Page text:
A massive bull elk with antlers the size of an SUV sits placidly among the petunias in a yard in downtown Benezette, Pa. Perhaps he's tuckered out from the rigors of the fall rutting season. Then again, maybe he's come to town in a funk, depressed that he's alone while stronger bulls have gathered harems of up to 40 females.
All I know for sure is that he's one of about 800 elk that roam sections of various counties in north-central Pennsylvania, and that Benezette, in Elk County, is the heart of their territory.
In winter, when food is scarce, elk walk the streets of town looking for a handout. In fall, the bugle calls of male elks echo through the hills and mountains. Tourists in the know gather, hoping to see a fight as bulls lock horns in their quest to win mates. Unlike moose, however, elk have never been known to attack humans.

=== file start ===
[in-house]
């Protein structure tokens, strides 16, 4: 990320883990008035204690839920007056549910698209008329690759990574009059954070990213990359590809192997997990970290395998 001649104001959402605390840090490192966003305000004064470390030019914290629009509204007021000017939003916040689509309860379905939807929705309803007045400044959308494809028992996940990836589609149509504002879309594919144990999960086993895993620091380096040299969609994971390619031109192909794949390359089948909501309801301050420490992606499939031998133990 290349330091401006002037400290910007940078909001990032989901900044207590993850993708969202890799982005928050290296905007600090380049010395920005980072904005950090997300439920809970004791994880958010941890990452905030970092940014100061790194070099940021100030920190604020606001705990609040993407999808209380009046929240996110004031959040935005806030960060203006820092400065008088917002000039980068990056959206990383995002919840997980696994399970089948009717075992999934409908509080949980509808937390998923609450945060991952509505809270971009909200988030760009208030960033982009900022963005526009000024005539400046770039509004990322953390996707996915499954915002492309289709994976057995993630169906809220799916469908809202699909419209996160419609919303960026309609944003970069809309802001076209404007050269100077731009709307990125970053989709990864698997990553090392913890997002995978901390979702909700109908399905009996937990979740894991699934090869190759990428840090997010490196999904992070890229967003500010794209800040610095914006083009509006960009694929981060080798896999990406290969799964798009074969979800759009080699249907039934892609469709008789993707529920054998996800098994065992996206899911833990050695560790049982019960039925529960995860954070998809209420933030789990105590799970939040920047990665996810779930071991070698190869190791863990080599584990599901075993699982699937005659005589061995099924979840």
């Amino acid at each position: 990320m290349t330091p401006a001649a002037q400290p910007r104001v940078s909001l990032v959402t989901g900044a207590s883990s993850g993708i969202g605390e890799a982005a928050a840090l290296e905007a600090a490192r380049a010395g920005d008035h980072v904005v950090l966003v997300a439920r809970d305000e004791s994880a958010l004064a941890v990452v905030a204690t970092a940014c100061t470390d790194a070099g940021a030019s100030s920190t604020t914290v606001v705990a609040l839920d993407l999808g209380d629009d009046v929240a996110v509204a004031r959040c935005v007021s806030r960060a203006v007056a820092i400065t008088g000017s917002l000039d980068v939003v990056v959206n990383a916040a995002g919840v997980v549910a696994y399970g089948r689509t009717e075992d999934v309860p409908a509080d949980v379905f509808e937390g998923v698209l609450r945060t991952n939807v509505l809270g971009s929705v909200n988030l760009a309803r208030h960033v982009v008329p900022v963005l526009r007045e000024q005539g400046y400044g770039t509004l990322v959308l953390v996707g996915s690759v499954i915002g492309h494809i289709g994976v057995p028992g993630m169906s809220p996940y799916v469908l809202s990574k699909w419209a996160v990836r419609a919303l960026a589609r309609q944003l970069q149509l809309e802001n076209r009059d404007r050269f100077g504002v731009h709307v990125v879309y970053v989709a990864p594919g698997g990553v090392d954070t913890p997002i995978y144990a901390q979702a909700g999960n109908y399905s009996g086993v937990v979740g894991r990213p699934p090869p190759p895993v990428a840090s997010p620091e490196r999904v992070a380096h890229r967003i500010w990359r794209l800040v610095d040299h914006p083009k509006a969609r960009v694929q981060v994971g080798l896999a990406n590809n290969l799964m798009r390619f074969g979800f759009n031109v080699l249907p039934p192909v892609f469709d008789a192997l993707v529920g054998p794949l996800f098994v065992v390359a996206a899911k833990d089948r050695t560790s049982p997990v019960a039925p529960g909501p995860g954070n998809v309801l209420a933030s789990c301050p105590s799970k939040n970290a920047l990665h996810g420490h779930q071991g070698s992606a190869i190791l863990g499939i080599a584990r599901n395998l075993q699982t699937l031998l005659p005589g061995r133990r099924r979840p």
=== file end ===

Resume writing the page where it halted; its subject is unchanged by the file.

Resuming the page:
Somehow I lived the first 20-some years of my life within an hour's drive of Elk County unaware that these huge but graceful animals existed outside the American West. It's an unintentional secret that Pennsylvania tourism officials are intent on revealing.
This fall, the state opened 23 elk-viewing stands in the area and outlined a 127-mile scenic drive for elk watching. They gave a 12-county region that includes Elk County a name, the "Pennsylvania Wilds," and began touting it as the wildest, best-preserved natural area between New York and Illinois.